9:22 a.m. on August 14, 2013 (EDT)
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@LoneStranger: I think she was really there just to try it out. I believe she liked the mountains, but was happier with less demanding ways of getting there. 

9:56 a.m. on August 14, 2013 (EDT)
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It is a good thing that backpacking doesn't appeal to everyone.

There is nothing wrong with "forgetting something" or bringing the the "wrong food". This is how people learn. There is safety in a group with the option for sharing and helping others.

Equipment is over-rated. People don't really need that much for a short trip.

The hardest part to judge when it comes to newbies is their mental outlook. It is the most important attribute for partners in the outdoors. The ability to deal with adversity, be part of a group, and be good-natured in the face of problems is more important than all the other technical stuff put together.

When I started backpacking in 1961, my Dad would have me put everything in my pack before the trip and lay it on the floor. Then he would ask some questions, like "Do you really want to carry all of those clothes?  How will you start a fire in the rain? No lists, no spreadsheets, no fancy equipment. Just the greatest adventures of our young lives.

10:27 a.m. on August 14, 2013 (EDT)
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One reason I started doing the Backpacking Preps is to screen out the people who didn't really understand what it was all about, or who were physically or mentally incapable of completing a longer trip. 

I've been caught a few times when someone had to turn back, halfway along a trail. On a group trip that means that either someone has to go back with them or the whole group turns around. Kind of ruins the weekend.

This way, they don't get to come at all unless they've done some real backpacking. 

1:33 p.m. on August 14, 2013 (EDT)
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Say what you will about REI, but generally, they've been fairly honest and straightforward with me. If nothing else, they have an honest desire to educate the public. I had to return some base layers this weekend and they gave me some solid advice without ever pressuring me into buying a certain item, or any item at all.

Sure as heck would like to know which store this woman shopped at!

2:07 p.m. on August 14, 2013 (EDT)
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REI has a good rep, like MEC in Canada. Makes a difference when your income doesn't depend on commission, I guess. i think she went to Atmosphere, but it's not really fair to blame the store for one greedy employee.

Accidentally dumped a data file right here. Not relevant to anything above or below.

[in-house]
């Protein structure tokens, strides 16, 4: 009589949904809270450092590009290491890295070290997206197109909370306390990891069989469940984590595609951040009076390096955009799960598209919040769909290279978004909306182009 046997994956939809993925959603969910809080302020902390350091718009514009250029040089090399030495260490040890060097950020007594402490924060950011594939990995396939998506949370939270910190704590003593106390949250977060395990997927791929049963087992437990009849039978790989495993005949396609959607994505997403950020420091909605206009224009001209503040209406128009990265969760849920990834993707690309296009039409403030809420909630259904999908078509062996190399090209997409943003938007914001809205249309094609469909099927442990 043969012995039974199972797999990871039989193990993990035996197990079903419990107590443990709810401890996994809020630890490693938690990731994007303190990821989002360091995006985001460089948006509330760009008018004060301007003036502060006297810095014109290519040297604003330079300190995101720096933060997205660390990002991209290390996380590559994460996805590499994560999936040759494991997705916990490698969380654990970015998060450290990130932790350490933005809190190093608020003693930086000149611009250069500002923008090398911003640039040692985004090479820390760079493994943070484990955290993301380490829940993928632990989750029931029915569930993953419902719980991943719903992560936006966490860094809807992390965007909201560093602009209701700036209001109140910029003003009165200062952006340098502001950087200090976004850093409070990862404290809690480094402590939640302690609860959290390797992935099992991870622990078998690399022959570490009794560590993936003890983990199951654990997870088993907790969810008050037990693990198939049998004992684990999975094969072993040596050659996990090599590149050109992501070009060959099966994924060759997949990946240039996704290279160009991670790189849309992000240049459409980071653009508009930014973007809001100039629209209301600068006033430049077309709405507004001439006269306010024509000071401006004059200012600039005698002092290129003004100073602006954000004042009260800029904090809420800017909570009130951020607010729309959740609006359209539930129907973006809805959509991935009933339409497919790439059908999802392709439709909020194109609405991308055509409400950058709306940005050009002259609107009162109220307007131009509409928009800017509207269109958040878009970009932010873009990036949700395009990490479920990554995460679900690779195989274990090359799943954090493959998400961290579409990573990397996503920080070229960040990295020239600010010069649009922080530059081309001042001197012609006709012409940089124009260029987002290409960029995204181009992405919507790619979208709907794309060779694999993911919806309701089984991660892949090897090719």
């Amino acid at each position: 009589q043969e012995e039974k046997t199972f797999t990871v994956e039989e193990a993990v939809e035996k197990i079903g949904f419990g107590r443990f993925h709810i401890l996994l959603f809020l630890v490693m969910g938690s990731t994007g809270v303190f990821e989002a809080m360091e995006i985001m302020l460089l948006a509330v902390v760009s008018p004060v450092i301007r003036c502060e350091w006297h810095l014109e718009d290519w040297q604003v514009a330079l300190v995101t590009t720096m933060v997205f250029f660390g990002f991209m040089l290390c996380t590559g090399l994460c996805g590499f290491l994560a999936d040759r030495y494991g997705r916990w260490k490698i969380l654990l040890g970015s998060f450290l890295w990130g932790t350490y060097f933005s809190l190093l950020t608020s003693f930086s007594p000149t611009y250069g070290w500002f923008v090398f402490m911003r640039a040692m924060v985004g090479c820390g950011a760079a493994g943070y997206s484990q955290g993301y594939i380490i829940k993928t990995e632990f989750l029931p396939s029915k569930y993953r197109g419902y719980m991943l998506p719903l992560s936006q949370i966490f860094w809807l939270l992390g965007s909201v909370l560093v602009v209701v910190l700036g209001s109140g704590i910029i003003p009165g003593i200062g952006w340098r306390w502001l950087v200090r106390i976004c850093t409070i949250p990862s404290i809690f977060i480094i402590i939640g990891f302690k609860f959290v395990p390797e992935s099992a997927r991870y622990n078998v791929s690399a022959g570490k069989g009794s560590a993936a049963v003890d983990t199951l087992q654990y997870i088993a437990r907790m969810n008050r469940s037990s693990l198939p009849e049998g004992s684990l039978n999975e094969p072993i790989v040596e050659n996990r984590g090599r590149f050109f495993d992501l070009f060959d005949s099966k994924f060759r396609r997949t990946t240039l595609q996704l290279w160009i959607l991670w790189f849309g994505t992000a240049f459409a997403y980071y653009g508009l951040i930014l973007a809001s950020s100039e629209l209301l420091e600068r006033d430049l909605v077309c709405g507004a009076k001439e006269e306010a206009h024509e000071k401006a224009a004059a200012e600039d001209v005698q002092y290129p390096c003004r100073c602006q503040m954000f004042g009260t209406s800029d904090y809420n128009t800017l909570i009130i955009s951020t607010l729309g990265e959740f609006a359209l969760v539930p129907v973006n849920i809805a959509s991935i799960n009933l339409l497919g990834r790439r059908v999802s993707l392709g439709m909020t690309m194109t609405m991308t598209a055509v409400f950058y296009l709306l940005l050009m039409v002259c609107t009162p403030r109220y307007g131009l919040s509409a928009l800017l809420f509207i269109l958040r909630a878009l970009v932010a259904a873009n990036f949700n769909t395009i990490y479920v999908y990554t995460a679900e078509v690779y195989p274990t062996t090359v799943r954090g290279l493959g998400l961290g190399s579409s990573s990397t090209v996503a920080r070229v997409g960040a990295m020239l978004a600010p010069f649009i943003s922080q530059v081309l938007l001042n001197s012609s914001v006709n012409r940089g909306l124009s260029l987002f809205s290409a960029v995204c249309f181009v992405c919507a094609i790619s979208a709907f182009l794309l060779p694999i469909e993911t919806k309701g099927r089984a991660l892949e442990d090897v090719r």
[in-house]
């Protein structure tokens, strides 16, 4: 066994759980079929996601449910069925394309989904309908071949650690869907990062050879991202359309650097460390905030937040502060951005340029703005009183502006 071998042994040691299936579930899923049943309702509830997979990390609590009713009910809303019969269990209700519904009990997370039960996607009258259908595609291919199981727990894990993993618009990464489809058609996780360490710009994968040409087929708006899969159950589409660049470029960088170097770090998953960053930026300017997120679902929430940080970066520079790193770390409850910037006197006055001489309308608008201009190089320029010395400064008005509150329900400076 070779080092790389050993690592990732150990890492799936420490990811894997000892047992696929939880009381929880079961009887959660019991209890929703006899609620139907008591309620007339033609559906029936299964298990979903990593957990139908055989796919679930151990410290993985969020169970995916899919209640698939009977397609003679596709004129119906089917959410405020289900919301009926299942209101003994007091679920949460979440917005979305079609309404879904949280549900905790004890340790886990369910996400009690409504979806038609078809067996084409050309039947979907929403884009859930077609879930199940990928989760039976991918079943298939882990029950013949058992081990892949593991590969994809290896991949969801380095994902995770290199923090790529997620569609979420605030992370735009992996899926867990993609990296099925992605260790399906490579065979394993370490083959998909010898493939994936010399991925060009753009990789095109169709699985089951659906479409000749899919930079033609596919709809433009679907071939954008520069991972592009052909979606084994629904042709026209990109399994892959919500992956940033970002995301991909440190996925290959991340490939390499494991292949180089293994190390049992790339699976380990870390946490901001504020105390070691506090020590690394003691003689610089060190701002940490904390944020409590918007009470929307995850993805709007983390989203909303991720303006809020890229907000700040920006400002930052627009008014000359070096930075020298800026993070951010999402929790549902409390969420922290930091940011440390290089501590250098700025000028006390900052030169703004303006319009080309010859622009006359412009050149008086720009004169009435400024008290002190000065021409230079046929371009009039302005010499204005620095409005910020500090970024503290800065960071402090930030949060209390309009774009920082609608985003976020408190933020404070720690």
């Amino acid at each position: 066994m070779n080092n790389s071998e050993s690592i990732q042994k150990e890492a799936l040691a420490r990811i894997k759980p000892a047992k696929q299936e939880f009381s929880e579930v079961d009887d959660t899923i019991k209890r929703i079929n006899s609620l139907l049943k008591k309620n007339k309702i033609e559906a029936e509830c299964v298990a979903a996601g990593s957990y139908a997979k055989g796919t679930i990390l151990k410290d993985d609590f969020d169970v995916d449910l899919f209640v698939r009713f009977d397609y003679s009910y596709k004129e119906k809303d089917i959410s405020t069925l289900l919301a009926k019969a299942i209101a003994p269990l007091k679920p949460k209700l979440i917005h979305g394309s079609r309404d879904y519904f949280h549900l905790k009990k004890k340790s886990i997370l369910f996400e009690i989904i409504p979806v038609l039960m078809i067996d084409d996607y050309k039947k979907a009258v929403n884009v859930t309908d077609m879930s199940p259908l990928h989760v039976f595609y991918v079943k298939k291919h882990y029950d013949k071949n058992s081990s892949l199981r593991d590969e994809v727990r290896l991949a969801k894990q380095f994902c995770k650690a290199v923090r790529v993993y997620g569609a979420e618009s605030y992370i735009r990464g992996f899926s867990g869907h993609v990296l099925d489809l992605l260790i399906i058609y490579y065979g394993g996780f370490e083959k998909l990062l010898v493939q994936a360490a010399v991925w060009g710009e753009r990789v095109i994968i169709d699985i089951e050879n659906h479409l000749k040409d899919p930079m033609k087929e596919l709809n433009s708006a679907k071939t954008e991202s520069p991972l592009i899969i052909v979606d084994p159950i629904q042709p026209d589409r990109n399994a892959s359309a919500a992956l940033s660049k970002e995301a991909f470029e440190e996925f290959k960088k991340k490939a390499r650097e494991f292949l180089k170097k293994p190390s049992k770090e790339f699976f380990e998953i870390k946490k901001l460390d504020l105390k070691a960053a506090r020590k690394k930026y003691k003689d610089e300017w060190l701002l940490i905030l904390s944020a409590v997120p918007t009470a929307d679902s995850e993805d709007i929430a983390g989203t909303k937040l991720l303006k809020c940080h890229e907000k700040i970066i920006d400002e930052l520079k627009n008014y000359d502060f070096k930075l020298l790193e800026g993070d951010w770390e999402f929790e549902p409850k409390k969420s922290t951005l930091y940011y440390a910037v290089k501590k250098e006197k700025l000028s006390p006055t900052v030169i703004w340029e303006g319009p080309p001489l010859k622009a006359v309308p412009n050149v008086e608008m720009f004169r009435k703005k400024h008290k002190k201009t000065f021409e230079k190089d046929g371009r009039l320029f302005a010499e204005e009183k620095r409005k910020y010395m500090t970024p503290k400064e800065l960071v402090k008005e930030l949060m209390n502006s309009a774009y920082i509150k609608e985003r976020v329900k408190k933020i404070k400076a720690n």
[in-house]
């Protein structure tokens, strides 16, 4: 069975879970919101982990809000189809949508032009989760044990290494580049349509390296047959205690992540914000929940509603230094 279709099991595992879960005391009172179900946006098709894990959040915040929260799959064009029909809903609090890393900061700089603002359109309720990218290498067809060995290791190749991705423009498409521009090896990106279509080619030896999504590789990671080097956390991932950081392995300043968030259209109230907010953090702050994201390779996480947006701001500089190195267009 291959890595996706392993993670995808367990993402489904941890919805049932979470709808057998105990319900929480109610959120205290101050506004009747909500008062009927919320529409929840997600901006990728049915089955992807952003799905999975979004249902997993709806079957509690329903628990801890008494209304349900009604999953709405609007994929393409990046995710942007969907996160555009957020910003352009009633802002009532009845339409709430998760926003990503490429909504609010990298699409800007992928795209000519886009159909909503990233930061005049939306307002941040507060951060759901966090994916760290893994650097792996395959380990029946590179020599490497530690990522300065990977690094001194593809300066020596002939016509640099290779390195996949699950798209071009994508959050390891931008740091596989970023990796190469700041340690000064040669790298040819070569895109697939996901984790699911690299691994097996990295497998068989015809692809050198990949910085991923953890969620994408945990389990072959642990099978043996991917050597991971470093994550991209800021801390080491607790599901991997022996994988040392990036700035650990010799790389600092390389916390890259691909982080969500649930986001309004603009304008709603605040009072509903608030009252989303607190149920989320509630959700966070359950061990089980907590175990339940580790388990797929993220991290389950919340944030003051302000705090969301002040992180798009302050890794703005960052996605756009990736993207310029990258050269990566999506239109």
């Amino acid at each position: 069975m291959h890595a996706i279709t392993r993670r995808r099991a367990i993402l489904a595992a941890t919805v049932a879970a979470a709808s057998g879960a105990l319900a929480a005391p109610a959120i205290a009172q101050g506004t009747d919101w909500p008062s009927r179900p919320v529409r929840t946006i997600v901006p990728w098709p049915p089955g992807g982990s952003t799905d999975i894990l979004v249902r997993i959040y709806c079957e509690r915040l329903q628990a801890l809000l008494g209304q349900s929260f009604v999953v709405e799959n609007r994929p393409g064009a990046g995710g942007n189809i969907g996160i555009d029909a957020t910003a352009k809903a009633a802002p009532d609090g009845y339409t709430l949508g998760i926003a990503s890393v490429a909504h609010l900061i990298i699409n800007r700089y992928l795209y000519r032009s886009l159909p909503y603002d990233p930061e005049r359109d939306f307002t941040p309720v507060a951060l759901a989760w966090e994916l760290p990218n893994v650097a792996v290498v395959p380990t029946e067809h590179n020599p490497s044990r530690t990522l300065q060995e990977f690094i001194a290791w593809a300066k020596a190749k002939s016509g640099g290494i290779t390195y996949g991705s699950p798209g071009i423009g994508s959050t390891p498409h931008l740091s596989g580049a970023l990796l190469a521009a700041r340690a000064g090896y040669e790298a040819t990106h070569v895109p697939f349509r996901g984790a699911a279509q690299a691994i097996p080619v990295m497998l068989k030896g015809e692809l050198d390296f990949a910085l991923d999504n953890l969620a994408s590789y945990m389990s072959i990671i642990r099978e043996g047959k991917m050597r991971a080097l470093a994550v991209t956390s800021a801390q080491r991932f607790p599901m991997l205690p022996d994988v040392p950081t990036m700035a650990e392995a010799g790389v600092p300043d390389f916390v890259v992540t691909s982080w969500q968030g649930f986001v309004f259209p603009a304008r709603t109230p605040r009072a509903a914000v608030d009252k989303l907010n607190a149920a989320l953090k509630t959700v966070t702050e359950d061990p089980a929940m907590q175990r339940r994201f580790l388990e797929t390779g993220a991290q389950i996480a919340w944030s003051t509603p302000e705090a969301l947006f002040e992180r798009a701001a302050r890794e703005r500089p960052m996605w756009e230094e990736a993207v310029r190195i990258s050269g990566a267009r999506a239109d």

4:11 p.m. on August 14, 2013 (EDT)
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Oh, sure. Although I've found REI's retail reps are consistently all as helpful as they are friendly. Guess they've a dynamite hiring manager at mine, if nothing else? Don't even get me started on commissioned salesfolk - they're half the reason I do the majority of my shopping online.

8:50 a.m. on August 15, 2013 (EDT)
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Peter,

I don't do training trips like you do, but I have taken several newbies on their first multi-day hike. What I've found helpful is to provide people with a list of what to bring. I assume you're doing this with your registration anyway, but some things I've found to be more helpful:

I emphatically state, "Do not add or detract from the list. The list is good. The list is wise. Trust the list." (Like my friend who told me he was going to bring a collapsible Army shovel for bathroom breaks.)

I highlight regarding where it's okay to go "cheap" (Yeah, you can wear a Walmart polyester t-shirt and use empty Gatorade bottles.) and where you need to buy/rent quality products (shoes, pack, etc.).

I still do a shake down at the trail head, but it's usually quick and painless.

Another thought is you might want to see about a cooperative agreement with a local supplier. They keep your supply list on hand and provide some sort of discount on purchases and rentals in exchange for you sending business their way.

8:52 a.m. on August 15, 2013 (EDT)
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Oh, I lied in an earlier post. My pack this weekend will be around 19-20lbs. There is this stuff called "water" that I seem to use on every trip and should probably counted in my consumables column.

9:46 a.m. on August 15, 2013 (EDT)
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G00SE said:

Another thought is you might want to see about a cooperative agreement with a local supplier. They keep your supply list on hand and provide some sort of discount on purchases and rentals in exchange for you sending business their way.

I have a number of corporate sponsors who offer discounts, but many of them supply only a few of the items my hikers might need. I can't risk offending the rest by singling out one as the supplier-of-choice. Instead, I have to let people find their own gear.

The list I provide is pretty comprehensive, but there are always people who just don't read it, or who figure their choices are better. That's where the equipment check comes in.